Epigenomics in Hurthle Cell Neoplasms: Filling in the Gaps Towards Clinical Application
- 1Instituto de Investigação e Inovação em Saúde (i3S), University of Porto, Porto, Portugal
- 2Cancer Signaling and Metabolism Group, Institute of Molecular Pathology and Immunology of the University of Porto (Ipatimup), Porto, Portugal
- 3Abel Salazar Institute of Biomedical Sciences (ICBAS), University of Porto, Porto, Portugal
- 4Faculty of Medicine, University of Porto (FMUP), Porto, Portugal
- 5Department of Pathology, Faculty of Medicine, University of Porto, Porto, Portugal
It has been widely described that cancer genomes have frequent alterations to the epigenome, including epigenetic silencing of various tumor suppressor genes with functions in almost all cancer-relevant signalling pathways, such as apoptosis, cell proliferation, cell migration and DNA repair. Epigenetic alterations comprise DNA methylation, histone modification, and microRNAs dysregulated expression and they play a significant role in the differentiation and proliferation properties of TC. In this review, our group assessed the published evidence on the tumorigenic role of epigenomics in Hurthle cell neoplasms (HCN), highlighting the yet limited, heteregeneous and non-validated data preventing its current use in clinical practice, despite the well developed assessment techniques available. The identified evidence gaps call for a joint endeavour by the medical community towards a deeper and more systematic study of HCN, aiming at defining epigenetic markers in early diagnose, allowing for accurate stratification of maligancy and disease risk and for effective systemic treatment.
What are Hürthle Cell Tumors?
Only a few neoplasms have been gaining so many names in their history as oncocytic thyroid neoplasms, reflecting the uncertainty about their nature: Askanazy cell tumor, oxyphilic cell tumor, Langhan’s Struma, Baber cell tumor, Getzowa’s Struma, Hürthle cell tumor, oncocytic cell tumor, among others (1). In 2004, the 3th edition of the World Health Organization (WHO) Classification of Tumors endorsed the term “oncocytic tumors”, instead of “Hürthle cell tumors”, to clarify that 75% of oncocytes were classified as a variant under the category of papillary thyroid carcinoma (PTC) and follicular thyroid carcinoma (FTC) (2). The 4th edition of the WHO Classification of Tumors establishes a new tumor entity under the title of Hürthle cell neoplasms (HCN) (3). The unifying feature in those tumors is the cytoplasmatic enrichement in mithocondria (from several hundreds to thousands), that gives the characteristic acidophilic, granular aspect to oncocytes.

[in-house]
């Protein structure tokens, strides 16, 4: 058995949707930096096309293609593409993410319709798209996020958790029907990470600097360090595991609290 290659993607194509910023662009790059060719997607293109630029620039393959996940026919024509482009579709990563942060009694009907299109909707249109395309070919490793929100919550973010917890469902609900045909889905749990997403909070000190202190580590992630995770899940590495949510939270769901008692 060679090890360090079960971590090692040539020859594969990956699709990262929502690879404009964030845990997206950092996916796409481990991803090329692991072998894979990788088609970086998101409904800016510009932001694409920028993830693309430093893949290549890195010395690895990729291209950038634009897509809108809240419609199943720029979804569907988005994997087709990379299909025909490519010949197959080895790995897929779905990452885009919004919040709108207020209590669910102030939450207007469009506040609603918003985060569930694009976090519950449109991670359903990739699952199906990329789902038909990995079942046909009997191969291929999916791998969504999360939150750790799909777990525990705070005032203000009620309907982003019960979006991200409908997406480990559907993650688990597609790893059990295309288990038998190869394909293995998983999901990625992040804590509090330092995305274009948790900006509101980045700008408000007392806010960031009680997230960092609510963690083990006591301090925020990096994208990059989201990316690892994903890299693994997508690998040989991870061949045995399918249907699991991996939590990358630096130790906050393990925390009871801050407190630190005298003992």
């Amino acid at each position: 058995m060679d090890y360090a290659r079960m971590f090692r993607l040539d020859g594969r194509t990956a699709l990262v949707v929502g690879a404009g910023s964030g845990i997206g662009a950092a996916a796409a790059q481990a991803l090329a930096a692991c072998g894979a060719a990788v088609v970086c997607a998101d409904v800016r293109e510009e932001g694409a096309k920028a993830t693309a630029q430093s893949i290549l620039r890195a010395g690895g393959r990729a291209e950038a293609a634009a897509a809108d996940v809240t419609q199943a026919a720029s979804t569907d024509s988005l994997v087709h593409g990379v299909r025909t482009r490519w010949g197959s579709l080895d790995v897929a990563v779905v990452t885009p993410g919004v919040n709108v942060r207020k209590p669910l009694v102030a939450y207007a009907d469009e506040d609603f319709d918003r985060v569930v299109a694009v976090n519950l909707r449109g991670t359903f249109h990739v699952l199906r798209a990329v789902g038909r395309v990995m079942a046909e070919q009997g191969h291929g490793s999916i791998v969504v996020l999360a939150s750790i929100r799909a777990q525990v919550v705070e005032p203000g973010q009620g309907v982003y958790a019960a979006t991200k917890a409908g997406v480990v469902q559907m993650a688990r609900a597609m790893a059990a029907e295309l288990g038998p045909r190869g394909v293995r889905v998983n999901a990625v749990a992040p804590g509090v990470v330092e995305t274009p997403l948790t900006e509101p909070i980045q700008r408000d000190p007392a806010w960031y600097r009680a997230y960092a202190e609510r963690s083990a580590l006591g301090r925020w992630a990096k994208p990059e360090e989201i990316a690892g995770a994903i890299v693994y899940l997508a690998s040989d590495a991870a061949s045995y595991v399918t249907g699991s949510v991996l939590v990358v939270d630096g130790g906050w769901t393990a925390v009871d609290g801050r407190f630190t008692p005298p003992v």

Hürthle cell neoplasms (HCN) are rare in comparison with non-oncocytic follicular cell-derived neoplasms, with variable incidence and prevalence in different studies. According to the 4th edition of the WHO Classification of Tumors (3), there are two types of HCN: Hürthle cell adenoma (HCA) and Hurthel cell carcinoma (HCA), both composed by 75% or more of Hürthle cells (2). The presence or absence of invasion into the tumor capsule and vessel (angio) distinguishes HCA from HCC. Similar to FTCs, HCCs are classified as minimally invasive, encapsulated angioinvasive and widely invasive (2).
HCCs are referred to as poorly radioiodine avid and poorly responsive to chemotherapy and radiation. Outcomes of patients with widely invasive HCC are poorer compared with patients with minimally invasive HCC (3–6). Despite their unique morphology and molecular background, no well-defined molecular markers exist in daily practice for HCC. This becomes more of an unmet need not only in the diagnose, but also for the treatment of these tumors. Indeed, HCC corresponds to 3% to 7% of all differentiated thyroid cancers, but ranges from 10.5% to 43% in recurrent cases, which highlights the unmet need for effective treatment strategies (4–7).
What Is Epigenetics?
Epigenetics means “beyond genetics,” and it represents diverse mechanisms that modify both gene expression and genome stability without affecting the DNA sequence itself. The term “epigenetics” was first coined by Waddington in the early 1940s (8). He described the term as “the causal interactions between genes and their products, which bring the phenotype into being” (8). After many advances achieved over decades, this eloquent description still faithfully describes the main characteristic of epigenetics: phenotype changes in gene expression, which are not related with changes in the DNA sequence both in mitosis and between generations. The effects of epigenetical mechanisms on DNA are not “additional” or “contrary” to genetical mechanisms, but are manifested by an interplay between genetic and epigenetic mechanisms on the roadmap to cancer transformation.